The UK leaves the EU on 31 December. Here’s a summary of what the Brexit deal means for your travels if you are a British citizen
Your current passport will be valid as long as it is less than 10 years old and has six months validity left before it runs out.
The six-month rule won't apply for visits to Ireland, because it is part of the Common Travel Area.
You'll be able to stay for up to 90 days in any 180-day period.
The rules for Bulgaria, Croatia, Cyprus and Romania are different. You could make a 90-day trip to any of them and still not use up your 90-day allowance for other EU countries. And you can stay in the Republic of Ireland for as long as you like.
Yes, it certainly does.
You may need a visa or permit to stay for longer, to work or study, or for business travel – this will vary by country.
From 2022, UK nationals will have to pay for an Etias, similar to an Esta as part of a visa-waiver scheme in order to visit many European countries.
You'll no longer be able to use EU fast-track passport control and customs lanes even if you do have a burgundy passport. Although some countries who rely on UK tourism (eg Portugal and Spain) have said they may set up special arrangements.
Expect extra checks at passport control similar to those we have had travelling to countries outside of the EU. You may be asked the purpose of your visit, to show your return ticket, and even to prove you have enough money for your stay.
All EHICs (European Health Insurance Cards) issued before the end of 2020 will be valid until their expiry date within the EU but not in Switzerland, Norway, Iceland or Liechtenstein.
The government says it will issue a new card, called a GHIC (Global Health Insurance Card). Like EHIC, it will cover chronic or existing illnesses, routine maternity care and emergencies. However, there are no further details yet on when it will start or which countries it will apply to.
It is advised that you should buy travel insurance with healthcare cover before traveling - especially if you have a pre-existing medical condition.
Most drivers will not need to buy an International Driving Permit, with the exception of those with licences issued in Gibraltar, Guernsey, Jersey or the Isle of Man, who will need one for some European countries.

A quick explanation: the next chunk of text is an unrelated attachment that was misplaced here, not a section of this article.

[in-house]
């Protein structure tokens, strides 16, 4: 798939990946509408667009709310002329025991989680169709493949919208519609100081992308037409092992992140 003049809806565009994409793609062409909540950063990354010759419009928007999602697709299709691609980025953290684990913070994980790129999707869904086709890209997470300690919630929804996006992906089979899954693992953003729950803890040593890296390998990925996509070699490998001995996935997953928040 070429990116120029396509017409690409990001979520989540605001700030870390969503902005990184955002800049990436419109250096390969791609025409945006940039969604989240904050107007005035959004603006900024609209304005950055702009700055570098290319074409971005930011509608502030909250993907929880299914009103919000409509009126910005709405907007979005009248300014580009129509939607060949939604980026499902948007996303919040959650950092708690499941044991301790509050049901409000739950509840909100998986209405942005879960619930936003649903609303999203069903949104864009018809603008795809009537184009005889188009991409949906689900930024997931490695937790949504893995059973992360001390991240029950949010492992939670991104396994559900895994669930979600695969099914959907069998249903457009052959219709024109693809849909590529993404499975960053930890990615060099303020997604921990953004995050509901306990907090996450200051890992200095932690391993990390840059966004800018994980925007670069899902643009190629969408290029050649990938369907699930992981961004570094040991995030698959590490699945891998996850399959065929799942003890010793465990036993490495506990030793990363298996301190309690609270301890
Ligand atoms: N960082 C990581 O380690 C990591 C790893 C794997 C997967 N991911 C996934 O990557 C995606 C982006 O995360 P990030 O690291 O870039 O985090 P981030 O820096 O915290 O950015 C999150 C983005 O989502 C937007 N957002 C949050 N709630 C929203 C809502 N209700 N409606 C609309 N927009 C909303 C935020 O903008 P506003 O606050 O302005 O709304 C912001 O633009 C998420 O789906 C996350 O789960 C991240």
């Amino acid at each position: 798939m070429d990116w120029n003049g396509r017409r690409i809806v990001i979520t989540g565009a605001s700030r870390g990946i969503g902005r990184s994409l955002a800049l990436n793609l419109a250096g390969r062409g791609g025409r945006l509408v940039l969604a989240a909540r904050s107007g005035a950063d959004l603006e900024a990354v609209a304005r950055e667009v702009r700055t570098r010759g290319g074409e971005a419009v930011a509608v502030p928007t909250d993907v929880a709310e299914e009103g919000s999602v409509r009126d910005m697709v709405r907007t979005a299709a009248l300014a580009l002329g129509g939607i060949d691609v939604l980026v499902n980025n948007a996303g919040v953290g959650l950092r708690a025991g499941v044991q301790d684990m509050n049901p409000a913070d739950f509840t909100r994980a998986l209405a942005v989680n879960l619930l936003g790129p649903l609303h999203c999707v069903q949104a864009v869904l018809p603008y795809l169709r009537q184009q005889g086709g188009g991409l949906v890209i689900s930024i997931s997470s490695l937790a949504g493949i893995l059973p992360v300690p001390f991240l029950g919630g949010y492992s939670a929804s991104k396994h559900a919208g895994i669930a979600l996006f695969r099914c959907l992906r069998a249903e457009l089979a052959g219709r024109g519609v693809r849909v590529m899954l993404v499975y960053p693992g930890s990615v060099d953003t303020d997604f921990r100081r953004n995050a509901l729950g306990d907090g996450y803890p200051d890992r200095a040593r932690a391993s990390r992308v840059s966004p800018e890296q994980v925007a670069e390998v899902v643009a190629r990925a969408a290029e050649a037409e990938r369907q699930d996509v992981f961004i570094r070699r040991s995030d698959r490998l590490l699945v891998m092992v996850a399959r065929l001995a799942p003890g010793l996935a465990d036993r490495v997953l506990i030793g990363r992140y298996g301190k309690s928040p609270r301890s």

You’ll need to take your photocard driving licence. If taking your own vehicle you’ll need its log book (V5C) and valid insurance documents. You will need to contact your insurer six weeks before you travel to get a Green Card that will prove you have insurance. It will need to be carried as a physical document, not electronic. Note that caravans will need an extra Green Card.
Pet passports issued in Great Britain will no longer be valid. Instead, you will need to get an AHC (Animal Health Certificate) from your vet each time you travel.
Note this also applies if you are taking your pet to Northern Ireland or Republic of Ireland. In addition, for entry into NI, Ireland, Finland and Malta pet dogs need to have been treated against a type of tapeworm one to five days before arrival. .
AHCs will be valid for four months and must be obtained 10 days before travel.
Your pet must have been microchipped and have had a rabies vaccination.
Limits will now be the same as bringing back from the rest of the world. You’ll be able to bring back 4 litres of spirits or 9 litres of sparkling wine, 18 litres of still wine, and 16 litres of beer. The limit on duty-free cigarettes will be 200, and there will be a limit of £390 on all other goods.
Providers will be free to impose whatever fees they wish as the UK will no longer fall under the EU ban on roaming charges.
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